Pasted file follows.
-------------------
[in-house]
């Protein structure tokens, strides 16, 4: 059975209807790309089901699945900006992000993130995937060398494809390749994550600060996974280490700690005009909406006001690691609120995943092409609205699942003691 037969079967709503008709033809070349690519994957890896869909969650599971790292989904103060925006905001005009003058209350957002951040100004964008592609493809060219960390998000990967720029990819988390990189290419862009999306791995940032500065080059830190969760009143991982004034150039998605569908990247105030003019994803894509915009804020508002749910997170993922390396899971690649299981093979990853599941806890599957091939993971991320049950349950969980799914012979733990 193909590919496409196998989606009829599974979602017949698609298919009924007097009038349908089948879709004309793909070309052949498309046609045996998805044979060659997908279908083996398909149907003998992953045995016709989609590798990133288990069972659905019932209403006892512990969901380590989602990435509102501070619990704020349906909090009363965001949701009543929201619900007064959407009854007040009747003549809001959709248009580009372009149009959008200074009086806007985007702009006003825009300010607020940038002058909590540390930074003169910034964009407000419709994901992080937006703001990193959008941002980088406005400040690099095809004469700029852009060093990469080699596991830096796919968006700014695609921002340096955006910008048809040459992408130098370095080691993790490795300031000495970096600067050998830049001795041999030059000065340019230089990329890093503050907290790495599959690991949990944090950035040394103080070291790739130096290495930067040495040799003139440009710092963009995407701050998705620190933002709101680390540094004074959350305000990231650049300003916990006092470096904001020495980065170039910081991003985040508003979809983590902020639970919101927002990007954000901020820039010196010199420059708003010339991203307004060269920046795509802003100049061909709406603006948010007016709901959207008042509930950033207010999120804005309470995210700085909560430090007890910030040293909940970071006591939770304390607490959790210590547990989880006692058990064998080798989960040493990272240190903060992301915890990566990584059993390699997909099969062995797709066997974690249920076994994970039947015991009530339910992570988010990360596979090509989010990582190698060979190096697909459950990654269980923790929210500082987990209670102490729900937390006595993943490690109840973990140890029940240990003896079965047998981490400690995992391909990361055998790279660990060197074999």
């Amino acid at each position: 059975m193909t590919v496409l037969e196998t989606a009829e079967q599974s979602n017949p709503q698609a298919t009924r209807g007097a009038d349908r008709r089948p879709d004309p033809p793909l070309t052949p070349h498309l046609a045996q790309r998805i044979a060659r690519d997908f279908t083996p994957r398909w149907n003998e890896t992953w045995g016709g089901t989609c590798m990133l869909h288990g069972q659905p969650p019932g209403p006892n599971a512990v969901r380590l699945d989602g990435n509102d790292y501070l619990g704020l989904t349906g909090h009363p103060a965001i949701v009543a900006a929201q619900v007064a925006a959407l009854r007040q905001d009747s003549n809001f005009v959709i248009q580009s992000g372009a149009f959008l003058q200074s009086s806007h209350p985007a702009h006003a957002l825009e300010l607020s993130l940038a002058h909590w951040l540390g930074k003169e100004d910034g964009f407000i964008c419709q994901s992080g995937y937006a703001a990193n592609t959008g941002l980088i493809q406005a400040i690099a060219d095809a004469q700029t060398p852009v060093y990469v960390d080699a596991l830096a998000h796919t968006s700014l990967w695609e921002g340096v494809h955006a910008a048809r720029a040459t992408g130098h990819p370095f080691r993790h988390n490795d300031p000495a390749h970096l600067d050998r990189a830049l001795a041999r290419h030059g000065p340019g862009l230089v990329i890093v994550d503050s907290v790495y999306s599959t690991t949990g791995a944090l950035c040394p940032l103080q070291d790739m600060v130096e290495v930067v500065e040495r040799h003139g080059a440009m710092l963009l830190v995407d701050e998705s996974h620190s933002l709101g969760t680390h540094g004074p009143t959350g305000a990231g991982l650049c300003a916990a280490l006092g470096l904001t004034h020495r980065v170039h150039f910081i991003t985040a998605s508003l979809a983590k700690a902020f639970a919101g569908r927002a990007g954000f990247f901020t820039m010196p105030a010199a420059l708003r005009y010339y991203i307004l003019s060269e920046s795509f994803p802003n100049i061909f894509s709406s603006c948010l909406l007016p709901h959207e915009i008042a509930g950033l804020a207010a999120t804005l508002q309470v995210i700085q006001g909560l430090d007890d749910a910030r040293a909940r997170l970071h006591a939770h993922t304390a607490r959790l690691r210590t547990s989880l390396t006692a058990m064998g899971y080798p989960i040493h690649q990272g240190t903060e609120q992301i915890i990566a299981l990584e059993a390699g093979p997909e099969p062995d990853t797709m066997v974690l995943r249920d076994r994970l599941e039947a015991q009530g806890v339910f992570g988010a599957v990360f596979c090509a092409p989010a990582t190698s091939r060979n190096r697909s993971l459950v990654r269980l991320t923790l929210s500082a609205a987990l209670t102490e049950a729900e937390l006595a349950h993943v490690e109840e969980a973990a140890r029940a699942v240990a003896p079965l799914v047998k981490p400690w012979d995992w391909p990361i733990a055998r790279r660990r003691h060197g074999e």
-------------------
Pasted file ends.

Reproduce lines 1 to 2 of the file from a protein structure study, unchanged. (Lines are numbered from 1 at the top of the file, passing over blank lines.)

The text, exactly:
[in-house]
């Protein structure tokens, strides 16, 4: 059975209807790309089901699945900006992000993130995937060398494809390749994550600060996974280490700690005009909406006001690691609120995943092409609205699942003691 037969079967709503008709033809070349690519994957890896869909969650599971790292989904103060925006905001005009003058209350957002951040100004964008592609493809060219960390998000990967720029990819988390990189290419862009999306791995940032500065080059830190969760009143991982004034150039998605569908990247105030003019994803894509915009804020508002749910997170993922390396899971690649299981093979990853599941806890599957091939993971991320049950349950969980799914012979733990 193909590919496409196998989606009829599974979602017949698609298919009924007097009038349908089948879709004309793909070309052949498309046609045996998805044979060659997908279908083996398909149907003998992953045995016709989609590798990133288990069972659905019932209403006892512990969901380590989602990435509102501070619990704020349906909090009363965001949701009543929201619900007064959407009854007040009747003549809001959709248009580009372009149009959008200074009086806007985007702009006003825009300010607020940038002058909590540390930074003169910034964009407000419709994901992080937006703001990193959008941002980088406005400040690099095809004469700029852009060093990469080699596991830096796919968006700014695609921002340096955006910008048809040459992408130098370095080691993790490795300031000495970096600067050998830049001795041999030059000065340019230089990329890093503050907290790495599959690991949990944090950035040394103080070291790739130096290495930067040495040799003139440009710092963009995407701050998705620190933002709101680390540094004074959350305000990231650049300003916990006092470096904001020495980065170039910081991003985040508003979809983590902020639970919101927002990007954000901020820039010196010199420059708003010339991203307004060269920046795509802003100049061909709406603006948010007016709901959207008042509930950033207010999120804005309470995210700085909560430090007890910030040293909940970071006591939770304390607490959790210590547990989880006692058990064998080798989960040493990272240190903060992301915890990566990584059993390699997909099969062995797709066997974690249920076994994970039947015991009530339910992570988010990360596979090509989010990582190698060979190096697909459950990654269980923790929210500082987990209670102490729900937390006595993943490690109840973990140890029940240990003896079965047998981490400690995992391909990361055998790279660990060197074999």